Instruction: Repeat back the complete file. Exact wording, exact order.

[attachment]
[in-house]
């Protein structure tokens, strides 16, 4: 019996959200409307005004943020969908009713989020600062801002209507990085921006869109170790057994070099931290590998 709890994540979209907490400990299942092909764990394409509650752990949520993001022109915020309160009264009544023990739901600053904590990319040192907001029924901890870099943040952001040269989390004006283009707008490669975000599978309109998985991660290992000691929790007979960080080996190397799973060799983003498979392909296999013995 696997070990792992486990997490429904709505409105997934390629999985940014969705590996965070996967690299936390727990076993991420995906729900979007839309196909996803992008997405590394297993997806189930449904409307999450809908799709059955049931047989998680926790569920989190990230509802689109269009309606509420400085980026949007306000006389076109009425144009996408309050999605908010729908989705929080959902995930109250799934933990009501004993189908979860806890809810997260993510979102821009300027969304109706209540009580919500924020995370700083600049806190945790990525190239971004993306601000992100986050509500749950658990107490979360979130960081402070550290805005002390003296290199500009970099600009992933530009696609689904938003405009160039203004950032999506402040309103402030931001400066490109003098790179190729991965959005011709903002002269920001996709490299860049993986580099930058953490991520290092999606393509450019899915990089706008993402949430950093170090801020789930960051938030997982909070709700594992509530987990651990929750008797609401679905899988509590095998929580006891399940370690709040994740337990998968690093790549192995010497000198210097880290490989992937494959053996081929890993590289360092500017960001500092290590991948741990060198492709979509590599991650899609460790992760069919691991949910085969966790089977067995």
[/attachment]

[in-house]
């Protein structure tokens, strides 16, 4: 019996959200409307005004943020969908009713989020600062801002209507990085921006869109170790057994070099931290590998 709890994540979209907490400990299942092909764990394409509650752990949520993001022109915020309160009264009544023990739901600053904590990319040192907001029924901890870099943040952001040269989390004006283009707008490669975000599978309109998985991660290992000691929790007979960080080996190397799973060799983003498979392909296999013995 696997070990792992486990997490429904709505409105997934390629999985940014969705590996965070996967690299936390727990076993991420995906729900979007839309196909996803992008997405590394297993997806189930449904409307999450809908799709059955049931047989998680926790569920989190990230509802689109269009309606509420400085980026949007306000006389076109009425144009996408309050999605908010729908989705929080959902995930109250799934933990009501004993189908979860806890809810997260993510979102821009300027969304109706209540009580919500924020995370700083600049806190945790990525190239971004993306601000992100986050509500749950658990107490979360979130960081402070550290805005002390003296290199500009970099600009992933530009696609689904938003405009160039203004950032999506402040309103402030931001400066490109003098790179190729991965959005011709903002002269920001996709490299860049993986580099930058953490991520290092999606393509450019899915990089706008993402949430950093170090801020789930960051938030997982909070709700594992509530987990651990929750008797609401679905899988509590095998929580006891399940370690709040994740337990998968690093790549192995010497000198210097880290490989992937494959053996081929890993590289360092500017960001500092290590991948741990060198492709979509590599991650899609460790992760069919691991949910085969966790089977067995």